Assessing Knicks’ trade paths to Jaylen Brown

Jaylen Brown

If you’re Knicks president Leon Rose, do you run it back next season?

Do you think RJ Barrett, Immanuel Quickley, Obi Toppin, Quentin Grimes, Mitchell Robinson, etc. can help you take a step forward? Are you willing to bet that internal improvement of those young players, and a full year of Josh Hart, can get you past the second round?

Or, do you trade some of those young players and draft picks for an established star? There could be several big names on the trade market this season. Karl-Anthony Towns, Damian Lillard, Zion Williamson, Joel Embiid, Jaylen Brown, etc.

Starting Friday, you can include up to eight first-round picks in a trade. So you have the draft capital to make a competitive offer. And your young players – Barrett, Grimes, Quickley, Robinson – have improved their trade value since last summer. That gives you the opportunity to put together a compelling trade package for a top player.

With that in mind, we’ll look at the details of potential trades for top players over the next two weeks. We started with Towns, Williamson and Bradley Beal (who looks to be headed to the Phoenix Suns), and we’ll look at Embiid, Lillard and others.

Today, we breakdown the math, pathways and impact of a Brown trade to the Knicks:

What would the Knicks need to give up?

Brown will make $32 million next year. The Knicks would need to send out at least $25 million to satisfy league trade rules. They can do this in a number of ways (Our scenarios include the assumption that New York picks up Miles McBride’s team option, which will happen on June 29 if McBride is not traded).

If the package to Boston includes Evan Fournier, New York would need to send out an additional $8 million in the deal. A package including Fournier, Toppin, Jericho Sims and multiple first-round picks would work. This would allow Boston to shed salary in 2023-24 and in 2024-25, when Fournier’s contract expires. If the Celtics want Barrett, the Knicks sending out a package including Barrett, Quickley and draft compensation would work.

Also worth noting in any trade conversation about the Knicks: Grimes’ 2023-24 salary is $2.4 million. I assume New York would do everything it could to keep Grimes (and Quickley) out of a deal. I also assume that any team making a significant deal with New York would want Grimes and/or Quickley in the trade. From a salary perspective, it’s easy to include Grimes’ $2.4 million in a package that sends out $25 million.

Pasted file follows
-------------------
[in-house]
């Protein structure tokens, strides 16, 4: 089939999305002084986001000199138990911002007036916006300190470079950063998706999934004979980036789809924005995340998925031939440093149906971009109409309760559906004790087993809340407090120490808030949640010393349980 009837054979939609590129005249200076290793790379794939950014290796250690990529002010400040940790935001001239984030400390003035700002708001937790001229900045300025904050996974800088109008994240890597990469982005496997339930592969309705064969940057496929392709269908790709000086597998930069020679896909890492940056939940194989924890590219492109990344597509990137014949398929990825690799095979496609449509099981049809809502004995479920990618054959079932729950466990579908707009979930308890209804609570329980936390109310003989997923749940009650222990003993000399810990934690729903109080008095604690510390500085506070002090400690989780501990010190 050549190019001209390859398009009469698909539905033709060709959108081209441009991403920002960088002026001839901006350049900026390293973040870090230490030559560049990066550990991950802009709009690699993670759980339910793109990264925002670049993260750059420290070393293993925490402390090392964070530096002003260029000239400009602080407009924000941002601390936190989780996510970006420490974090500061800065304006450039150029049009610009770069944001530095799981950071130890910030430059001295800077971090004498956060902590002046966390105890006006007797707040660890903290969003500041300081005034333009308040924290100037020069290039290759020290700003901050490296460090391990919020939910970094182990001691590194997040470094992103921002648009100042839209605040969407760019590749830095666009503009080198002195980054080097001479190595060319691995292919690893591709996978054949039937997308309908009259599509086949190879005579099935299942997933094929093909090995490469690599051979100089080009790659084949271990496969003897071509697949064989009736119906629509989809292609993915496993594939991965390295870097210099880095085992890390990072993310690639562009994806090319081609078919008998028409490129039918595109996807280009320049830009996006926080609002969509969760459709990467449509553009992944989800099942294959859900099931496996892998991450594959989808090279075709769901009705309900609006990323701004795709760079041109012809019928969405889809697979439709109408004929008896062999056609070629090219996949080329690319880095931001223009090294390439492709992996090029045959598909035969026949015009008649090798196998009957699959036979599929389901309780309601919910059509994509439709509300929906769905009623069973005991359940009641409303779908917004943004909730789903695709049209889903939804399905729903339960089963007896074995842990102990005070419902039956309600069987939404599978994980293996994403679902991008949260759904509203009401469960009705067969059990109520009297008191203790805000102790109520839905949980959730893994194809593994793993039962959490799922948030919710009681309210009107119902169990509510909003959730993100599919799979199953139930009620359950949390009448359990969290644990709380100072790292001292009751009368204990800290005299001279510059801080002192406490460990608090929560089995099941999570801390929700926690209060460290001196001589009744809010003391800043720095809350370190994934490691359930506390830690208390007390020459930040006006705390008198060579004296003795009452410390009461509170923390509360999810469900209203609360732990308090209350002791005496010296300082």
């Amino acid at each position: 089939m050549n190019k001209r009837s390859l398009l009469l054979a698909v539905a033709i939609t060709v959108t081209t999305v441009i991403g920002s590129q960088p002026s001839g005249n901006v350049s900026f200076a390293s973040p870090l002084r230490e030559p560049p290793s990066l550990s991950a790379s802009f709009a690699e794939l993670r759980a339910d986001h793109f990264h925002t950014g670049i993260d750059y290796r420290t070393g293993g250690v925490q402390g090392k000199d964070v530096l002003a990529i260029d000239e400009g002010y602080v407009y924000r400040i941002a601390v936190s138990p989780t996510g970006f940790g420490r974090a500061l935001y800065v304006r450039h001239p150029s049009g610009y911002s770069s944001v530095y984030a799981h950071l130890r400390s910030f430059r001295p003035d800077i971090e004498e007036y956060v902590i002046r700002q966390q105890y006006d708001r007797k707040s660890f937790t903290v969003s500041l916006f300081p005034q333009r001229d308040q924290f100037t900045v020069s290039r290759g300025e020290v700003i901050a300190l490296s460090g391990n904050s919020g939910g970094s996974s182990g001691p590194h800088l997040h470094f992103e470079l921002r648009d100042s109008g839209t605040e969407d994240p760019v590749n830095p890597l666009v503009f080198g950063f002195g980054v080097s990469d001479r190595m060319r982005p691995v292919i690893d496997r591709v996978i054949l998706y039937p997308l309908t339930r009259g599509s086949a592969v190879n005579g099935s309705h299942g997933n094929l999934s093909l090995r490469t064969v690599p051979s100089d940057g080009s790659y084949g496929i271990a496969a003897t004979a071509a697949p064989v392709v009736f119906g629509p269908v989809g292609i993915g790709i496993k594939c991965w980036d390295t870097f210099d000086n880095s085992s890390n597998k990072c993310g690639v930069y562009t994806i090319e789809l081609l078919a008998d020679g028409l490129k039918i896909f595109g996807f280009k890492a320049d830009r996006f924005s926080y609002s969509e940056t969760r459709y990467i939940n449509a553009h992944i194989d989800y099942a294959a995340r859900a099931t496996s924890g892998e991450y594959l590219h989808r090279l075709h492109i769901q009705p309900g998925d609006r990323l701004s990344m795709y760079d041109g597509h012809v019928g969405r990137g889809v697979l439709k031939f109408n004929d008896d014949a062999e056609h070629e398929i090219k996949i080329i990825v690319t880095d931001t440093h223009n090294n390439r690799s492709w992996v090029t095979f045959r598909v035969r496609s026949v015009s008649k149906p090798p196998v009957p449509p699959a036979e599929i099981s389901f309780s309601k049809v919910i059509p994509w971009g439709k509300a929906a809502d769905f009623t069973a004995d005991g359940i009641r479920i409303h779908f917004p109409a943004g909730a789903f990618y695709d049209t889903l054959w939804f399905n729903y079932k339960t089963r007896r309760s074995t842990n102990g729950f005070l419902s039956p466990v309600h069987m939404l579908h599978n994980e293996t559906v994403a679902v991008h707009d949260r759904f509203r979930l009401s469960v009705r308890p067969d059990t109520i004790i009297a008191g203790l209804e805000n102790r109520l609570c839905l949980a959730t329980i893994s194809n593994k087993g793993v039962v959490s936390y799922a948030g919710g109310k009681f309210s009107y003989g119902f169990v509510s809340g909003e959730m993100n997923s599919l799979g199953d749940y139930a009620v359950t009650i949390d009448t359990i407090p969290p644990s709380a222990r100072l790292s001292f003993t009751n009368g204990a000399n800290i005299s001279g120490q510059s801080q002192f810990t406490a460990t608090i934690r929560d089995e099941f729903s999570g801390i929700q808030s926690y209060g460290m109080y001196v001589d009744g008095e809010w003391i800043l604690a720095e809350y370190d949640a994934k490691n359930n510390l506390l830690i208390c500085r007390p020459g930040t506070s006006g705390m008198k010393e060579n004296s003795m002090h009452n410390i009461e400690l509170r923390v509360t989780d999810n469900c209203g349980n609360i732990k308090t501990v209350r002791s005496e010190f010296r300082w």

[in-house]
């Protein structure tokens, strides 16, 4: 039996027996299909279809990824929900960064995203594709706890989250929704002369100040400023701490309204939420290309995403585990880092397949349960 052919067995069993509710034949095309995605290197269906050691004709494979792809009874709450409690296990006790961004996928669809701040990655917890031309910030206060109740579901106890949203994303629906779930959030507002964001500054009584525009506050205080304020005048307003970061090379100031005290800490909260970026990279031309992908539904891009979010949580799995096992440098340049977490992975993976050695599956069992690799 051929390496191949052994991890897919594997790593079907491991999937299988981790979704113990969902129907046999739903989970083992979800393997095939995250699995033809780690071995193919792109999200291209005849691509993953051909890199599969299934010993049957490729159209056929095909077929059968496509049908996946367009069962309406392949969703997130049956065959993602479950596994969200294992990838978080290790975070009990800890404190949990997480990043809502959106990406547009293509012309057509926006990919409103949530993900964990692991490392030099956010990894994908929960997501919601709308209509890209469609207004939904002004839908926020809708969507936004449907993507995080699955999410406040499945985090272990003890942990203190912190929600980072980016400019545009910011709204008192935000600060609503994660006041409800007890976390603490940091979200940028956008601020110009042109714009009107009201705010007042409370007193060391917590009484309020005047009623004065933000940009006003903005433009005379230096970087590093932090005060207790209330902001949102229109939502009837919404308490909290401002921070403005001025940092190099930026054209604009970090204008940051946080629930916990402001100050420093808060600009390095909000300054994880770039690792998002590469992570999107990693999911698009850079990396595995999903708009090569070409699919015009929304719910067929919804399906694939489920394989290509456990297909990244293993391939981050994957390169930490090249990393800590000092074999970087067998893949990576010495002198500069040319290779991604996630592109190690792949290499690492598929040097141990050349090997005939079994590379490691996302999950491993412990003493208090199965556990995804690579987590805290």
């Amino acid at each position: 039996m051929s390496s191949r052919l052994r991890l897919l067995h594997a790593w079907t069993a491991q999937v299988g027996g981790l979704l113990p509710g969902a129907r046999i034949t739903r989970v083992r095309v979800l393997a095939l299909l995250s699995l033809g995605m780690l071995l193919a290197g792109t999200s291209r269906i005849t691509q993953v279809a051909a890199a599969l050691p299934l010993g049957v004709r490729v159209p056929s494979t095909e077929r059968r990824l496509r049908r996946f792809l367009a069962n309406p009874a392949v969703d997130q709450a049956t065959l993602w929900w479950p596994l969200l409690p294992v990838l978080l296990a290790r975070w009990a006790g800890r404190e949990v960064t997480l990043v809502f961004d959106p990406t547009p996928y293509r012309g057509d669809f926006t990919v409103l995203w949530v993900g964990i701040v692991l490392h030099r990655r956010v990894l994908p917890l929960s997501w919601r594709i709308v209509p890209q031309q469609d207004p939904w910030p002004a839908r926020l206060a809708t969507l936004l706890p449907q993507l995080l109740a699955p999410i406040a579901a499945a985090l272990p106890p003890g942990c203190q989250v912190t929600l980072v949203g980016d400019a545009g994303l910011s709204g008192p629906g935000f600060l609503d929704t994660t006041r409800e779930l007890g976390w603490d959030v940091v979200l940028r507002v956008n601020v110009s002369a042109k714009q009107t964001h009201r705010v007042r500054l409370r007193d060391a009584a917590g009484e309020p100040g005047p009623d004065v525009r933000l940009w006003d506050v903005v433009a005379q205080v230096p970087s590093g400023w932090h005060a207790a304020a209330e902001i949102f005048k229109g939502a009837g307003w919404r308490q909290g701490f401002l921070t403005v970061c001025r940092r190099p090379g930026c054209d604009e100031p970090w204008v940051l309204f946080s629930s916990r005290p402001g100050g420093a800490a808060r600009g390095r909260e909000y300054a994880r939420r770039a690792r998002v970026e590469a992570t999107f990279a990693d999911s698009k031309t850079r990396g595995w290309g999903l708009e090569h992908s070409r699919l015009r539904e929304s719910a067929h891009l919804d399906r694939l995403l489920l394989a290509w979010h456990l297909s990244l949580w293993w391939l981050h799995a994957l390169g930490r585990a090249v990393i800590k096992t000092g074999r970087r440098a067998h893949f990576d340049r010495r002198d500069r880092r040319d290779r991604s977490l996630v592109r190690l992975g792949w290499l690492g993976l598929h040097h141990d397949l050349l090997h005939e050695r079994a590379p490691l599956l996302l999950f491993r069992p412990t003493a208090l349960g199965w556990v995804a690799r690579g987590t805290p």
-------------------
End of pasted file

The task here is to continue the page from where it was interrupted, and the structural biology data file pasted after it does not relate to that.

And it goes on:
Of course, the Knicks can send out more than $25 million in a trade for Brown. But we’d assume Boston wants to take back less salary to improve its flexibility and avoid any punitive measures in the new collective bargaining agreement.

**We’re not commenting on the wisdom of trading these players for Brown; we’re just laying out the math involved in making the trade work.

Why would he be traded?

Brown was named to an All-NBA team this season. That makes him eligible for a ‘supermax’ extension this offseason. For Brown, the extension would be worth $290 million over five years. Jayson Tatum will also be eligible for a supermax extension next summer. His extension will be worth $318 million in total. So Boston has to decide between paying $600 million to Brown and Tatum or breaking up the duo.

The Celtics have had considerable success in the Brown-Tatum era. They’ve been to three Eastern Conference Finals and one NBA Finals (The Celtics also reached the conference finals in Brown’s rookie season, a year before they drafted Tatum).

But the Marcus Smart trade is a strong signal from management that the status quo wasn’t working. Does that mean Boston wants to break up the Brown and Tatum pairing?

If I had to guess, my answer would be no.

The most likely scenario is Brown signing the supermax extension this summer. As ESPN’s Bobby Marks notes in his essential offseason guide, 11 of the 12 players offered the supermax have signed it. If things go sideways and Brown or the Celtics want to change course in the future, it should be easy for Boston to trade Brown (*Brown wouldn’t be eligible to be traded during the 2023-24 season if he signs the supermax extension).

If Brown bucks the trend and decides to decline the supermax extension, that would set off alarms in Boston. It would be clear then that Brown doesn’t want to be in Boston. So the Celtics, presumably, would seek the best trade offer for Brown and move forward.

Could the Knicks still add players after a Brown trade?

Yes. Depending on the specifics of the trade and any subsequent moves, the Knicks would have access to one of the midlevel exceptions after a Brown trade. So they would have a resource to add other free agents. But they might be handicapped in the future. If the Knicks trade for Brown, you’d assume that they would sign him to another long-term contract. With Brown on the roster alongside other high-salary players, the Knicks could be in a tough place financially. The new CBA has punitive rules in place for teams that spend above a certain threshold, particularly once we get to the 2024-25 season.

Just food for thought as you consider what the Knicks should – or shouldn’t – do this offseason.